Conflicts of Interest

The authors declare no conflict of interest.


  1. Xiang, S.; Liang-Dong, G. Endophytic fungal diversity: Review of traditional and molecular techniques. Mycology 2002, 3, 65–76. [Google Scholar]
  2. Cichewicz, R.H. Epigenome manipulation as a pathway to new natural product scaffolds and their congeners. Nat. Prod. Rep. 2010, 27, 11–22. [Google Scholar] [CrossRef] [PubMed]
  3. Brosch, G.; Loidl, P.; Graessle, S. Histone modifications and chromatin dynamics: A focus on filamentous fungi. Fems Microbiol. Rev. 2008, 32, 409–439. [Google Scholar] [CrossRef] [PubMed]
  4. Preyat, N.; Leo, O. Sirtuin deacylases: A molecular link between metabolism and immunity. J. Leukoc. Biol. 2013, 93, 669–680. [Google Scholar] [CrossRef] [PubMed]
  5. Avalos, J.L.; Bever, K.M.; Wolberger, C. Mechanism of sirtuin inhibition by nicotinamide: Altering the NAD(+) cosubstrate specificity of a Sir2 enzyme. Mol. Cell 2005, 18, 855–868. [Google Scholar] [CrossRef] [PubMed]
  6. Moore, J.M.; Bradshaw, E.; Seipke, R.F.; Hutchings, M.I.; McArthur, M. Use and discovery of chemical elicitors that stimulate biosynthetic gene clusters in Streptomyces bacteria. Methods Enzymol. 2012, 517, 367–385. [Google Scholar] [PubMed]
  7. Moskaug, J.O.; Carlsen, H.; Myhrstad, M.; Blomhoff, R. Molecular imaging of the biological effects of quercetin and quercetin-rich foods. Mech. Ageing Dev. 2004, 125, 315–324. [Google Scholar] [CrossRef] [PubMed]
  8. Asai, T.; Morita, S.; Taniguchi, T.; Monde, K.; Oshima, Y. Epigenetic stimulation of polyketide production in Chaetomium cancroideum by an NAD(+)-dependent HDAC inhibitor. Org. Biomol. Chem. 2015, 14, 646–651. [Google Scholar] [CrossRef] [PubMed]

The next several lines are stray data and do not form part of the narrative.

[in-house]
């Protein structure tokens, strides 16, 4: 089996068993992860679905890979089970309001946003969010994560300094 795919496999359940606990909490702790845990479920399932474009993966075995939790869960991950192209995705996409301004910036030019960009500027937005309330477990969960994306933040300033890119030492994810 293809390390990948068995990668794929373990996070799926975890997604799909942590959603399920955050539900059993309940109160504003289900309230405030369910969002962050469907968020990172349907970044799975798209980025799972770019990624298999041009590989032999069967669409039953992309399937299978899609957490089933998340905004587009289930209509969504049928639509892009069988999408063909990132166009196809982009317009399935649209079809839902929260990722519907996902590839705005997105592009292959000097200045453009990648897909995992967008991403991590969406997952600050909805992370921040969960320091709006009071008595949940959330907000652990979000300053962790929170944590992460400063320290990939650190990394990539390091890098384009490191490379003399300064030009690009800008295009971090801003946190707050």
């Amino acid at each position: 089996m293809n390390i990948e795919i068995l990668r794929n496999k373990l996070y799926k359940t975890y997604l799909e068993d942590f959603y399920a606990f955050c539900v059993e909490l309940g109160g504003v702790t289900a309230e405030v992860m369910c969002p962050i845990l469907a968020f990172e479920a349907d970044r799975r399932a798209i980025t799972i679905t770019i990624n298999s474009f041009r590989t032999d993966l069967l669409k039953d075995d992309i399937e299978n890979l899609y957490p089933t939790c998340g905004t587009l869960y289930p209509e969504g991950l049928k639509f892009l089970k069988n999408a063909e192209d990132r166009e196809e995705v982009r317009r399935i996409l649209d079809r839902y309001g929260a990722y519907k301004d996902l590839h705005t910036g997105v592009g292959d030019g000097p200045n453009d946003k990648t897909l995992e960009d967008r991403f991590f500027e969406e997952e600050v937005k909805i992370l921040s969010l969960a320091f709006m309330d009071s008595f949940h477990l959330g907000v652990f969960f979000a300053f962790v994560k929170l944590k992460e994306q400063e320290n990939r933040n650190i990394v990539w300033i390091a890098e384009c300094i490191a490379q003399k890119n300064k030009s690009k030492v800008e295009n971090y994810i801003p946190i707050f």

9. Vervoort, H.C.; Drašković, M.; Crews, P. Histone Deacetylase Inhibitors as a Tool to Up-regulate New Fungal Biosynthetic Products—Isolation of EGM-556, a Cyclodepsipeptide, from Microascus sp. Org. Lett. 2011, 13, 410–413. [Google Scholar] [CrossRef] [PubMed]
  10. Beau, J.; Mahid, N.; Burda, W.N.; Harrington, L.; Shaw, L.N.; Mutka, T.; Kyle, D.E.; Barisic, B.; van Olphen, A.; Baker, B.J. Epigenetic Tailoring for the Production of Anti-Infective Cytosporones from the Marine Fungus Leucostoma persoonii. Mar. Drugs 2012, 10, 762–774. [Google Scholar] [CrossRef] [PubMed]
  11. Chen, H.J.; Awakawa, T.; Sun, J.Y.; Wakimoto, T.; Abe, I. Epigenetic modifier-induced biosynthesis of novel fusaric acid derivatives in endophytic fungi from Datura stramonium L. Nat. Prod. Bioprospect. 2013, 3, 20–23. [Google Scholar] [CrossRef]
  12. Albright, J.C.; Henke, M.T.; Soukup, A.A.; McClure, R.A.; Thomson, R.J.; Keller, N.P.; Kelleher, N.L. Large-scale metabolomics reveals a complex response of Aspergillus nidulans to epigenetic perturbation. ACS Chem. Biol. 2015, 10, 1535–1541. [Google Scholar] [CrossRef] [PubMed]
  13. Hur, M.; Campbell, A.A.; Almeida-de-Macedo, M.; Li, L.; Ransom, N.; Jose, A.; Wurtele, E.S. A global approach to analysis and interpretation of metabolic data for plant natural product discovery. Nat. Prod. Rep. 2013, 30, 565–583. [Google Scholar] [CrossRef] [PubMed]
  14. Bills, G.F.; González-Menéndez, V.; Platas, G. Kabatiella bupleuri sp. nov. (Dothideales), a pleomorphic epiphyte and endophyte of the Mediterranean plant Bupleurum gibraltarcum (Apiaceae). Mycologia. 2012, 104, 962–973. [Google Scholar] [CrossRef] [PubMed]
  15. DelaCruz, M.; Martín, J.; González-Menéndez, V.; Pérez-Victoria, I.; Moreno, C.; Tormo, J.R.; El Aouad, N.; Guarro, J.; Vicente, F.; Reyes, F.; et al. Chemical and physical modulation of antibiotic activity in emericella species. Chem. Biodivers. 2012, 9, 1095–1113. [Google Scholar] [CrossRef] [PubMed]
  16. Stanbury, P.F.; Whitakerm, A.; Hall, S.J. The isolation, preservation and improvement of industrially important microorganisms. In Principles of Fermentation Technology, 2nd ed.; Elsevier Science: Kidlington, UK, 1997; pp. 35–85. [Google Scholar]
  17. Dhandhukia, P.C.; Thakkar, V.R. Standardization of growth and fermentation criteria of Lasiodiplodia theobromae for production of jasmonic acid. J. Biotechnol. 2007, 6, 707–712. [Google Scholar]
  18. Leung, P.H.; Zhang, Q.X.; Wu, J.Y. Mycelium cultivation, chemical composition and antitumour activity of a Tolypocladium sp. fungus isolated from wild Cordyceps sinensis. J. Appl. Microbiol. 2006, 101, 275–283. [Google Scholar] [CrossRef] [PubMed]